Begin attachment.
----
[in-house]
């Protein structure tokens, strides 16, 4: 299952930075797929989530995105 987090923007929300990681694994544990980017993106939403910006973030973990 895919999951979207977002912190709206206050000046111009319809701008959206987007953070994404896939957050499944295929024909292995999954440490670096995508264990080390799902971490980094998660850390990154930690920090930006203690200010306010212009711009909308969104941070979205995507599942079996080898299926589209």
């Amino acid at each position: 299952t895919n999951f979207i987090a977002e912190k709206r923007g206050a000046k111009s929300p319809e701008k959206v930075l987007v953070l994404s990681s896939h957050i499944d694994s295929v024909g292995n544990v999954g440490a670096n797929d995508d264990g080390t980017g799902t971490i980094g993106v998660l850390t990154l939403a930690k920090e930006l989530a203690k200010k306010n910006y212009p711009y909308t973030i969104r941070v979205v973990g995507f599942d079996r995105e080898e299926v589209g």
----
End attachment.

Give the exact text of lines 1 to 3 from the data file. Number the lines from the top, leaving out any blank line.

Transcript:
[in-house]
């Protein structure tokens, strides 16, 4: 299952930075797929989530995105 987090923007929300990681694994544990980017993106939403910006973030973990 895919999951979207977002912190709206206050000046111009319809701008959206987007953070994404896939957050499944295929024909292995999954440490670096995508264990080390799902971490980094998660850390990154930690920090930006203690200010306010212009711009909308969104941070979205995507599942079996080898299926589209």
């Amino acid at each position: 299952t895919n999951f979207i987090a977002e912190k709206r923007g206050a000046k111009s929300p319809e701008k959206v930075l987007v953070l994404s990681s896939h957050i499944d694994s295929v024909g292995n544990v999954g440490a670096n797929d995508d264990g080390t980017g799902t971490i980094g993106v998660l850390t990154l939403a930690k920090e930006l989530a203690k200010k306010n910006y212009p711009y909308t973030i969104r941070v979205v973990g995507f599942d079996r995105e080898e299926v589209g």